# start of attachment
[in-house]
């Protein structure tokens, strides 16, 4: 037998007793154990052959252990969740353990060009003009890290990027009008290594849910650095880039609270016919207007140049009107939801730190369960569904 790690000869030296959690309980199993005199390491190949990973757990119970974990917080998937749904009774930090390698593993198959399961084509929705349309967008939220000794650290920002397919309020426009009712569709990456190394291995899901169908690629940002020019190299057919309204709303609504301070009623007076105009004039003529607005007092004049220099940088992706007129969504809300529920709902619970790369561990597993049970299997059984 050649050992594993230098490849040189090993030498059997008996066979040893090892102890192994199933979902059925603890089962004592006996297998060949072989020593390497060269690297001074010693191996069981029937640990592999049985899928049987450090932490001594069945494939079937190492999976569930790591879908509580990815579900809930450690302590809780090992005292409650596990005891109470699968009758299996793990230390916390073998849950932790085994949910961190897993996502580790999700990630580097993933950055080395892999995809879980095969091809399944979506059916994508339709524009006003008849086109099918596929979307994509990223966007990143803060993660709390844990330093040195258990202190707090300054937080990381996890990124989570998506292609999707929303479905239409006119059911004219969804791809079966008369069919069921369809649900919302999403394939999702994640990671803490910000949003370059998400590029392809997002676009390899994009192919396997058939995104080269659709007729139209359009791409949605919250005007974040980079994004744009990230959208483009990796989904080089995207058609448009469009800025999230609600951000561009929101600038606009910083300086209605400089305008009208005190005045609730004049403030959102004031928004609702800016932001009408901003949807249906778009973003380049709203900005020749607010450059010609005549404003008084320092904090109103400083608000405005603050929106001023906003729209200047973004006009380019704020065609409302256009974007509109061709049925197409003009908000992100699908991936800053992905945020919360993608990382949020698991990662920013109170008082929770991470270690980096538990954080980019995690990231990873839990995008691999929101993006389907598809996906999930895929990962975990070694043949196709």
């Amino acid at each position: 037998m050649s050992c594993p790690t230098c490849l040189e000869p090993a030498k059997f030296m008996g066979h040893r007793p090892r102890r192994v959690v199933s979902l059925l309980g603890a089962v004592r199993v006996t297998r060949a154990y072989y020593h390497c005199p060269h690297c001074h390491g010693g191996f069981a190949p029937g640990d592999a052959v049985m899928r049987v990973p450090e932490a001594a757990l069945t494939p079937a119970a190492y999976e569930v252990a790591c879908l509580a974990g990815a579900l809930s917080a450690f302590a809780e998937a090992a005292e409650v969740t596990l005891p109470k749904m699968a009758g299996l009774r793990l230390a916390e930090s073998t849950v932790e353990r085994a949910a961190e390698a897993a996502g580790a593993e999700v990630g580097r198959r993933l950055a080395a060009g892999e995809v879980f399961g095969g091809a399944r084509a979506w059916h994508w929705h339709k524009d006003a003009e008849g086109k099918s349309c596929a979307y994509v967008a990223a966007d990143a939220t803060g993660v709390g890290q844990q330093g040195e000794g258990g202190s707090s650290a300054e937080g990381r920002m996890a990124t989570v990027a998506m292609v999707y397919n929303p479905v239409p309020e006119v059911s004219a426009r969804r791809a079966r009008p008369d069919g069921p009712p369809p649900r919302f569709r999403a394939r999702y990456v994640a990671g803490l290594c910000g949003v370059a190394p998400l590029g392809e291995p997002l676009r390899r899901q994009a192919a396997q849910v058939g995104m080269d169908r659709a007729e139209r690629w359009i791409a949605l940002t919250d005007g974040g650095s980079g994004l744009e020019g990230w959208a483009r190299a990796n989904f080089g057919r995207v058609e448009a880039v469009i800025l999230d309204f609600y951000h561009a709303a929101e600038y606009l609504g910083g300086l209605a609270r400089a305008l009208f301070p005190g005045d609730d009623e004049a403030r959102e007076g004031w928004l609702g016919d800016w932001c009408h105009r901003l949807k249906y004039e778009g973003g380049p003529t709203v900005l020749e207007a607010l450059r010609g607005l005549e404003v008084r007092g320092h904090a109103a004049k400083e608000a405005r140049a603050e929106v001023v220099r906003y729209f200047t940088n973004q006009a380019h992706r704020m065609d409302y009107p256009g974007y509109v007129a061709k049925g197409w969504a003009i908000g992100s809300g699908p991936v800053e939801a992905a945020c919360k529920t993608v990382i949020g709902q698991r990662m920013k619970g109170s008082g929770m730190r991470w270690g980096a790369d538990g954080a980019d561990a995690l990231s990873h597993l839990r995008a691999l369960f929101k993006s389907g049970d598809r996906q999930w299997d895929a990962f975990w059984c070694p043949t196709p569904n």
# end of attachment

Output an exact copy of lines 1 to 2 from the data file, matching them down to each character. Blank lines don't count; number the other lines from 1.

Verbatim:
[in-house]
């Protein structure tokens, strides 16, 4: 037998007793154990052959252990969740353990060009003009890290990027009008290594849910650095880039609270016919207007140049009107939801730190369960569904 790690000869030296959690309980199993005199390491190949990973757990119970974990917080998937749904009774930090390698593993198959399961084509929705349309967008939220000794650290920002397919309020426009009712569709990456190394291995899901169908690629940002020019190299057919309204709303609504301070009623007076105009004039003529607005007092004049220099940088992706007129969504809300529920709902619970790369561990597993049970299997059984 050649050992594993230098490849040189090993030498059997008996066979040893090892102890192994199933979902059925603890089962004592006996297998060949072989020593390497060269690297001074010693191996069981029937640990592999049985899928049987450090932490001594069945494939079937190492999976569930790591879908509580990815579900809930450690302590809780090992005292409650596990005891109470699968009758299996793990230390916390073998849950932790085994949910961190897993996502580790999700990630580097993933950055080395892999995809879980095969091809399944979506059916994508339709524009006003008849086109099918596929979307994509990223966007990143803060993660709390844990330093040195258990202190707090300054937080990381996890990124989570998506292609999707929303479905239409006119059911004219969804791809079966008369069919069921369809649900919302999403394939999702994640990671803490910000949003370059998400590029392809997002676009390899994009192919396997058939995104080269659709007729139209359009791409949605919250005007974040980079994004744009990230959208483009990796989904080089995207058609448009469009800025999230609600951000561009929101600038606009910083300086209605400089305008009208005190005045609730004049403030959102004031928004609702800016932001009408901003949807249906778009973003380049709203900005020749607010450059010609005549404003008084320092904090109103400083608000405005603050929106001023906003729209200047973004006009380019704020065609409302256009974007509109061709049925197409003009908000992100699908991936800053992905945020919360993608990382949020698991990662920013109170008082929770991470270690980096538990954080980019995690990231990873839990995008691999929101993006389907598809996906999930895929990962975990070694043949196709």